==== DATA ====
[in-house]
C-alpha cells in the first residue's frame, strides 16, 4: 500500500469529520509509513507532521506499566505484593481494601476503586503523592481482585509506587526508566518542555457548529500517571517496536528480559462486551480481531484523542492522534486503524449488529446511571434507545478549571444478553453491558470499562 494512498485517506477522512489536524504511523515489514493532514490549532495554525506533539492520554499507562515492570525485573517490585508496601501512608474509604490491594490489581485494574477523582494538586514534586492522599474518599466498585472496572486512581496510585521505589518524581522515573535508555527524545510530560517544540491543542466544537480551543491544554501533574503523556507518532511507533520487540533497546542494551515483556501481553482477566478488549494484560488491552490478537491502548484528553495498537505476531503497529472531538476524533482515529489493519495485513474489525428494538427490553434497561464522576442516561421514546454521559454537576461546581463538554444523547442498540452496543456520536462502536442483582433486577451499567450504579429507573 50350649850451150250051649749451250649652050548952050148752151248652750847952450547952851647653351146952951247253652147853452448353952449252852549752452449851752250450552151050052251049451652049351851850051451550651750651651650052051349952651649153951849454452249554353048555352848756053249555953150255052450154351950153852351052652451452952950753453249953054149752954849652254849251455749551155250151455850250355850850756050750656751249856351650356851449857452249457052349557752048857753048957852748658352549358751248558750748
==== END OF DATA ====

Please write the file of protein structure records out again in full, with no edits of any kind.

[in-house]
C-alpha cells in the first residue's frame, strides 16, 4: 500500500469529520509509513507532521506499566505484593481494601476503586503523592481482585509506587526508566518542555457548529500517571517496536528480559462486551480481531484523542492522534486503524449488529446511571434507545478549571444478553453491558470499562 494512498485517506477522512489536524504511523515489514493532514490549532495554525506533539492520554499507562515492570525485573517490585508496601501512608474509604490491594490489581485494574477523582494538586514534586492522599474518599466498585472496572486512581496510585521505589518524581522515573535508555527524545510530560517544540491543542466544537480551543491544554501533574503523556507518532511507533520487540533497546542494551515483556501481553482477566478488549494484560488491552490478537491502548484528553495498537505476531503497529472531538476524533482515529489493519495485513474489525428494538427490553434497561464522576442516561421514546454521559454537576461546581463538554444523547442498540452496543456520536462502536442483582433486577451499567450504579429507573 50350649850451150250051649749451250649652050548952050148752151248652750847952450547952851647653351146952951247253652147853452448353952449252852549752452449851752250450552151050052251049451652049351851850051451550651750651651650052051349952651649153951849454452249554353048555352848756053249555953150255052450154351950153852351052652451452952950753453249953054149752954849652254849251455749551155250151455850250355850850756050750656751249856351650356851449857452249457052349557752048857753048957852748658352549358751248558750748